4.1

**Forecasting lightning probability beyond nowcasting using NWP model output**

**William R. Burrows**, MSC, Edmonton, AB, Canada

Lightning is an episodic and highly variable phenomenon associated with convective clouds, and is not directly predicted in current operational weather prediction models. Due to the high required space and time resolution today's large scale operational numerical weather prediction models do not forecast convective clouds per se, but rather parameterize convection in terms of larger scale environment variables. For a now-casting time frame of a few hours reasonably good success can be achieved by extrapolating existing convective storms. However forecasting lightning occurrence beyond a few hours requires relating lightning occurrence to predictors derived from an NWP model output and sorting out the myriad decisions that arise in the determination of when and where lightning is likely to occur.

As an initial attempt to forecast lightning to 48 hours by statistical methods for Canada and adjacent portions of the United States, models valid May to September were developed by Burrows et al. (2006). These predict the probability of lightning in three-hour intervals using observations from the North American Lightning Detection Network and predictors derived from GEM model output at the Canadian Meteorological Center. Models were built with pooled 2000-2001 data using tree-structured regression. This is a modern statistical method which produces decision trees to explain predictand variance, is capable of handling many predictors, and can make probability predictions. GEM convective parameterization scheme variables were not used because they were not archived at the time, but it was still possible to build reasonably successful models using other predictors which are known to be related to convection and hence to lightning. Highest ranked predictors overall were the Showalter index, mean sea-level pressure, and troposphere precipitable water. Three-hour changes of 500 hPa geopotential height, (500-1000) hPa thickness, and MSL pressure, which are representative of frontal motion, were highly ranked in most areas. The three-hour average of most predictors was more important than the mean or maximum (minimum where appropriate). Several predictors outranked CAPE, indicating it must appear with other predictors for successful statistical lightning prediction models.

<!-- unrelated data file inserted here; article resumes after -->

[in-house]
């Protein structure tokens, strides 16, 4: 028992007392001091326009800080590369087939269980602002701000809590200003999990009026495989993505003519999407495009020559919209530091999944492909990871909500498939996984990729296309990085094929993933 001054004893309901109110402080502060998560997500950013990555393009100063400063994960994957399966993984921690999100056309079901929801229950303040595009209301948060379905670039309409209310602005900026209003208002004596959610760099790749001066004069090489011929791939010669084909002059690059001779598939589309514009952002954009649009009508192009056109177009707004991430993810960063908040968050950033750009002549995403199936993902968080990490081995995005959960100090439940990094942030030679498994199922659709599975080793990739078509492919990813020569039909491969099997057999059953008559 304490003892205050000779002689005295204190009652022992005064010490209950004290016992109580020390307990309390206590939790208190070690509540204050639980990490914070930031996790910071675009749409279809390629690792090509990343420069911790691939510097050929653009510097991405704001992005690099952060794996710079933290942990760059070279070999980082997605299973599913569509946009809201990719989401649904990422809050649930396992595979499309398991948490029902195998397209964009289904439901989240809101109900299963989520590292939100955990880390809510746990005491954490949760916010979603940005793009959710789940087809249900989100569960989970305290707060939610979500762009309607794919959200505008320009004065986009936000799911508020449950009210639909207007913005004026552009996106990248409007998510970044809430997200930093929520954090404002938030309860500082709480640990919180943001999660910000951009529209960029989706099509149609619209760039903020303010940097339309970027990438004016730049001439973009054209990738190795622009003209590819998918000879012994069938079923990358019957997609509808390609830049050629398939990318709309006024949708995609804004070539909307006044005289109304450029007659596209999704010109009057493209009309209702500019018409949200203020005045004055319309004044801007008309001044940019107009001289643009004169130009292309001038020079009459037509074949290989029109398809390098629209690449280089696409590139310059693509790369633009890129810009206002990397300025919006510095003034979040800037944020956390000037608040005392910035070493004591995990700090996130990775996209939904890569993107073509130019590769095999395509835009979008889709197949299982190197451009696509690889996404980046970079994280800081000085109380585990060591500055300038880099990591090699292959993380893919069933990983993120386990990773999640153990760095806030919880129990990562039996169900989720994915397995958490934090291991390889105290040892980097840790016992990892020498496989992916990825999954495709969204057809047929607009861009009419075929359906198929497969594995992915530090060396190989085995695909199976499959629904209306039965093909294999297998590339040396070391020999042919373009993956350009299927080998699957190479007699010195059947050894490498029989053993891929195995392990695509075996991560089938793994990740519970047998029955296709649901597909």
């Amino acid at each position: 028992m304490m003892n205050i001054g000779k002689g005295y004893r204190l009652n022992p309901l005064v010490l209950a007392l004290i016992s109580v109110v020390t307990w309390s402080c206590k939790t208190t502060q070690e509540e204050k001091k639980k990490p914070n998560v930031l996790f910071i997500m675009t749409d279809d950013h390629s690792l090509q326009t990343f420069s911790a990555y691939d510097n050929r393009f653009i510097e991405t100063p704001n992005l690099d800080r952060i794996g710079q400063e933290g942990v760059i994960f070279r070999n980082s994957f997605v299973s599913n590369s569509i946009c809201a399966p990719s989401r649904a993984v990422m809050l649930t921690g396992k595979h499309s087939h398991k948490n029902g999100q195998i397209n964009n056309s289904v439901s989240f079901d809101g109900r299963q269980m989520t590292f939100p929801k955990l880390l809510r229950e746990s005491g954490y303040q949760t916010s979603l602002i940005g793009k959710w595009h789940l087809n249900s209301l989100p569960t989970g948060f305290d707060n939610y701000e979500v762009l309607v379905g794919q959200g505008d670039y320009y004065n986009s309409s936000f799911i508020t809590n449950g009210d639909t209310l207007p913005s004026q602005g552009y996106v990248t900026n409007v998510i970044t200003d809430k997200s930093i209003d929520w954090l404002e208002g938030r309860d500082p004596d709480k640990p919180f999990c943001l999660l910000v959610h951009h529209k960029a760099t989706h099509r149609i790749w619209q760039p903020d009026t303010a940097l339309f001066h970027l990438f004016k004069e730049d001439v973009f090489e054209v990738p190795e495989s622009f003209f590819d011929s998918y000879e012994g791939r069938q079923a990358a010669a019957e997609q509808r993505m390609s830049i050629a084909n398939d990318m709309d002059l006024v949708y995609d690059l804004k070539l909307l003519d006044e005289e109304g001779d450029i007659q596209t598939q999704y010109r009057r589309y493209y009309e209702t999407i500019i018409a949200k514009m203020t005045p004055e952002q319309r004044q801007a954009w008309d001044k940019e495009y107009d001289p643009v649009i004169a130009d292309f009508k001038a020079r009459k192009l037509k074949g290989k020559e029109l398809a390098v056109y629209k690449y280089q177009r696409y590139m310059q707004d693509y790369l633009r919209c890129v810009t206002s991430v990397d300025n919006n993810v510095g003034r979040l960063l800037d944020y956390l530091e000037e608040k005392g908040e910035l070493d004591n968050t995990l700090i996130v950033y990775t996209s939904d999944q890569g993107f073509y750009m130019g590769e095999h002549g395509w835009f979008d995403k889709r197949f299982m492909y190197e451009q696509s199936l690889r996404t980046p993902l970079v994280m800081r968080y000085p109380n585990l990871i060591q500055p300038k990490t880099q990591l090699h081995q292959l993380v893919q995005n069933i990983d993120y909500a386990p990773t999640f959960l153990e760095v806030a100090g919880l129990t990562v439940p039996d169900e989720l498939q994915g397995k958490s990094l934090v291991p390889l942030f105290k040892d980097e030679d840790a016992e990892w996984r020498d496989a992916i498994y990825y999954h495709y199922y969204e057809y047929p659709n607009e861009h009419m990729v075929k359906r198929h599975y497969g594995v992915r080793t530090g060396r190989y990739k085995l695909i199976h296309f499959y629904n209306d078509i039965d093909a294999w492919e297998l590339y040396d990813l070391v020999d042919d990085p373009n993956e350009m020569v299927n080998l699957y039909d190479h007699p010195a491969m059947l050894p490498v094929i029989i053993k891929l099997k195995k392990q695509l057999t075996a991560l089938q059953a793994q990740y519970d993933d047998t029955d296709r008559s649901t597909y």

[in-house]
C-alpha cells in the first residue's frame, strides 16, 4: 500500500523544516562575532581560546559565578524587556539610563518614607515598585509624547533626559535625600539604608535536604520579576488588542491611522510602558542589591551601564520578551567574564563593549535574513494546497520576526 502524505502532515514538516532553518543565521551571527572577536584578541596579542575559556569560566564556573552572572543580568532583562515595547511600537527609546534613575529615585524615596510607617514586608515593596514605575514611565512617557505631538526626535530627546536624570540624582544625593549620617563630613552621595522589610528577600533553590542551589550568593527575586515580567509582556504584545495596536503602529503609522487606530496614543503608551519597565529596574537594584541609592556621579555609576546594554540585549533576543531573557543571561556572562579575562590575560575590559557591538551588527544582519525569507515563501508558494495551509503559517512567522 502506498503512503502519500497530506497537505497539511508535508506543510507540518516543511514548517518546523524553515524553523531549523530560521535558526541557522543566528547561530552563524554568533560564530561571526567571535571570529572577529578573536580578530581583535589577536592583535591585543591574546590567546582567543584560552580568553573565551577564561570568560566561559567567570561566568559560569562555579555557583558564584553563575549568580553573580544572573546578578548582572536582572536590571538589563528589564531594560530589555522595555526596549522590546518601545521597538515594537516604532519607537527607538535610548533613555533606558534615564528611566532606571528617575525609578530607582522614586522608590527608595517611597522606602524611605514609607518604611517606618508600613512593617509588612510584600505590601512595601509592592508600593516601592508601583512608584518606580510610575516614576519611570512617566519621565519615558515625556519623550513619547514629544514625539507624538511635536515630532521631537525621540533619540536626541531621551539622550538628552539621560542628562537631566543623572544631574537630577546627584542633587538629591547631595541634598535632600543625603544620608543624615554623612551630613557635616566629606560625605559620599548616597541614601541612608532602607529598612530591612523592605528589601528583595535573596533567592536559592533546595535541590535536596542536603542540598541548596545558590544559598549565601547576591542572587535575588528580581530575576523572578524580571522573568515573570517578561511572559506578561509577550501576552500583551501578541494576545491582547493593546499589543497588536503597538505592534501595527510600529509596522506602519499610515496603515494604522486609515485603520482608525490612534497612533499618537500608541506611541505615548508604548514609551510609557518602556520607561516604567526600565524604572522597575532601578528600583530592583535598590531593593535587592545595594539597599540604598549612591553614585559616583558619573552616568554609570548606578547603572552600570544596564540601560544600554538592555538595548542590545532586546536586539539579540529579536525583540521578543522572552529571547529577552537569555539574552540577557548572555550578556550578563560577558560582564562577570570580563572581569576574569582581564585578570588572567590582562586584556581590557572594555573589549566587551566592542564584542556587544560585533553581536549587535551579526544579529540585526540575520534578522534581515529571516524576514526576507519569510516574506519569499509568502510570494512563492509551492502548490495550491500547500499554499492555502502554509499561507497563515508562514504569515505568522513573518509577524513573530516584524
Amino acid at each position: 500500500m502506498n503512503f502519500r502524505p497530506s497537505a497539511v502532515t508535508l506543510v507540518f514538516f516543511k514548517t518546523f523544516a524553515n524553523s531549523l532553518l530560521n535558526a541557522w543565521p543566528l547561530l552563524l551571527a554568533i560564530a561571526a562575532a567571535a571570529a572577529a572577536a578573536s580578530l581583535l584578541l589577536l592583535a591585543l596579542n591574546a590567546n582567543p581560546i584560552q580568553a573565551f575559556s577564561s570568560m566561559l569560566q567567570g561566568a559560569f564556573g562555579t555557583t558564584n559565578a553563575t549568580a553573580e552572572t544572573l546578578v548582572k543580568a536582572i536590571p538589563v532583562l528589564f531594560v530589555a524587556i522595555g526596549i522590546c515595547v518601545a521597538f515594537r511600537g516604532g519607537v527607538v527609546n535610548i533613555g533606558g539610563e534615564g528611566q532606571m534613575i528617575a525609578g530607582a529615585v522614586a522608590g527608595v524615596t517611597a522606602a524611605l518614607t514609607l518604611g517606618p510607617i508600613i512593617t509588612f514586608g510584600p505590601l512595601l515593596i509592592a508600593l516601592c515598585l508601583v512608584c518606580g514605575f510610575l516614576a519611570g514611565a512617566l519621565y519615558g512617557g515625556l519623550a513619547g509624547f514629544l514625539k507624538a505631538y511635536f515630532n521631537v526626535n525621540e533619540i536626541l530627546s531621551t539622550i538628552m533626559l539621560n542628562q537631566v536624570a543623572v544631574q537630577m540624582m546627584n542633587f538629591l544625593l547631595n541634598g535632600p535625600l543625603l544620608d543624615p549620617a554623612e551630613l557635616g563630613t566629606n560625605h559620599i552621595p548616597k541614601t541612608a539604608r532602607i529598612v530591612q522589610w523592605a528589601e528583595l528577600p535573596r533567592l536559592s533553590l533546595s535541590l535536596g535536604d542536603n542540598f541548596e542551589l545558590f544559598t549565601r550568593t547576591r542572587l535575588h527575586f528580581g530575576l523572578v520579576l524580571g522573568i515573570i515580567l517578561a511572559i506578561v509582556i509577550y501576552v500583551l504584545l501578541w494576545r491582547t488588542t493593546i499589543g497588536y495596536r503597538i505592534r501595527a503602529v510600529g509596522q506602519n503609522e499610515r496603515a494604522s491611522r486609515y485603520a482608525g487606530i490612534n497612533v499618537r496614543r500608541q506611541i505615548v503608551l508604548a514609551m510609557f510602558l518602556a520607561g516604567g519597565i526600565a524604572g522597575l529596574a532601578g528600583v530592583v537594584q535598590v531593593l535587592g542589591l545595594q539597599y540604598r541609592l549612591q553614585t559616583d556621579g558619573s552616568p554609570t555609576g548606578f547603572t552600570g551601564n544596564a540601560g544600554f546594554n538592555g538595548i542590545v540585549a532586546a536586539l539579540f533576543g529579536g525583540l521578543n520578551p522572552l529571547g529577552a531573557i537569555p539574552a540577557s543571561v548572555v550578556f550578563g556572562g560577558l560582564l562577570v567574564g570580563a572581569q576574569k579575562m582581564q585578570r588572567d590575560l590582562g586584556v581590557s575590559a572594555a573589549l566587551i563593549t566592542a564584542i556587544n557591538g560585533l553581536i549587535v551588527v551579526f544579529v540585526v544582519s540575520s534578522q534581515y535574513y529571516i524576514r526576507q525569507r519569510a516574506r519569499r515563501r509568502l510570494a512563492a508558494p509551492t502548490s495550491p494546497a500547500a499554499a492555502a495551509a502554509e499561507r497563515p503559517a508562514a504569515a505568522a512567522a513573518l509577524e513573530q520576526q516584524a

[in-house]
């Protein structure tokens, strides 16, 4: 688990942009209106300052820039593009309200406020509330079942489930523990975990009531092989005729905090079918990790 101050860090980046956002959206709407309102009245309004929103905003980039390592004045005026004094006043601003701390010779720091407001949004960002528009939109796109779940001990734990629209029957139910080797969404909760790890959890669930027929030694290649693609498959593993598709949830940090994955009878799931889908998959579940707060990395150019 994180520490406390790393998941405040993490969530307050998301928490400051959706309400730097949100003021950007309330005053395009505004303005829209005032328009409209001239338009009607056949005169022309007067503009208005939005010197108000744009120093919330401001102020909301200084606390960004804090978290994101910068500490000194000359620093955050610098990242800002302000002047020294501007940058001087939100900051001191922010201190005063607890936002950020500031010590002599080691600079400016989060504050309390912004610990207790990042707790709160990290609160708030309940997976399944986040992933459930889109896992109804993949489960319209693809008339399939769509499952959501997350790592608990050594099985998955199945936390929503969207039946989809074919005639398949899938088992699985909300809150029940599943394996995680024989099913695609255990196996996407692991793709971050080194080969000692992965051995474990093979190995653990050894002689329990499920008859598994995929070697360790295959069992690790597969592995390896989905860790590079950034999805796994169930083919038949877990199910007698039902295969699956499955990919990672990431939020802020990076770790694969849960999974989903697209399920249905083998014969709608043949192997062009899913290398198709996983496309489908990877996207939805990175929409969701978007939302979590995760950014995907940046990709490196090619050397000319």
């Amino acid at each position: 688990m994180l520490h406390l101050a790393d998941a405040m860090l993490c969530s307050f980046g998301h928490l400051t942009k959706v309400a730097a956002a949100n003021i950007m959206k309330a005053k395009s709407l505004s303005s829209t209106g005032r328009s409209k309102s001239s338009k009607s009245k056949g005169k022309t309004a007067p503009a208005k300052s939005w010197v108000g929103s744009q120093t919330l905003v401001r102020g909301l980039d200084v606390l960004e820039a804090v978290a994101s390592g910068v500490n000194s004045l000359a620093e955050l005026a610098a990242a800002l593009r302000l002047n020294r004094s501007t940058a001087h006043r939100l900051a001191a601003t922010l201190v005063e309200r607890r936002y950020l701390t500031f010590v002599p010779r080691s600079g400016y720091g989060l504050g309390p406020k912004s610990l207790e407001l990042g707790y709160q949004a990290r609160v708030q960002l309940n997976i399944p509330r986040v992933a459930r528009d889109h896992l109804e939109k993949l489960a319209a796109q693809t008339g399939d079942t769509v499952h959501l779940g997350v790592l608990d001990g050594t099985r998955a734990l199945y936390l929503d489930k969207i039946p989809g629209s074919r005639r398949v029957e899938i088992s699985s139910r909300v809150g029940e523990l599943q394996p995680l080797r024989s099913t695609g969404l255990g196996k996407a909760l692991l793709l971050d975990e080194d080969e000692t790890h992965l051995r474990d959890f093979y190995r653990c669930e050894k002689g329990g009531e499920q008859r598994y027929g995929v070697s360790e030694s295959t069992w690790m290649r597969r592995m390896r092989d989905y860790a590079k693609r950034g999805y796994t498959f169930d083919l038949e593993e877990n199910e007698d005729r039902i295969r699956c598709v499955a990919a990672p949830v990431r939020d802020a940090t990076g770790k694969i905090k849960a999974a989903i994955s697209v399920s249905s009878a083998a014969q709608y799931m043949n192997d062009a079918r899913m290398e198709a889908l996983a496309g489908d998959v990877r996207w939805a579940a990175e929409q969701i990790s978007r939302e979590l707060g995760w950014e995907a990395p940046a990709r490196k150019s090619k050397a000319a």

Predictions are available in real time at Canadian weather prediction centers. Verification of forecasts in 2003 and 2004 suggests a hybrid forecast method based on a mixture of maximum and mean forecast probabilities in a radius around a grid point and on monthly climatology will improve accuracy. The results showed tree structured regression to be a viable method for building statistical models to forecast lightning probability.

Forecaster feedback has been generally positive. More predictors are now available since the original study, in particular several that are output from the Kain-Fritsch convective scheme now used in GEM. Ongoing work at the time of this writing on new models that use these predictors shows prediction accuracy can likely be improved. A decision tree process will still be necessary because while the location of convection areas in GEM is generally good in a gross sense, the predicted areas of convection are often not coincident with observed lightning.

Recorded presentationSession 4, Assimilation of lightning data into forecast models

**Tuesday, 31 January 2006, 8:30 AM-9:45 AM**, A307** Next paper
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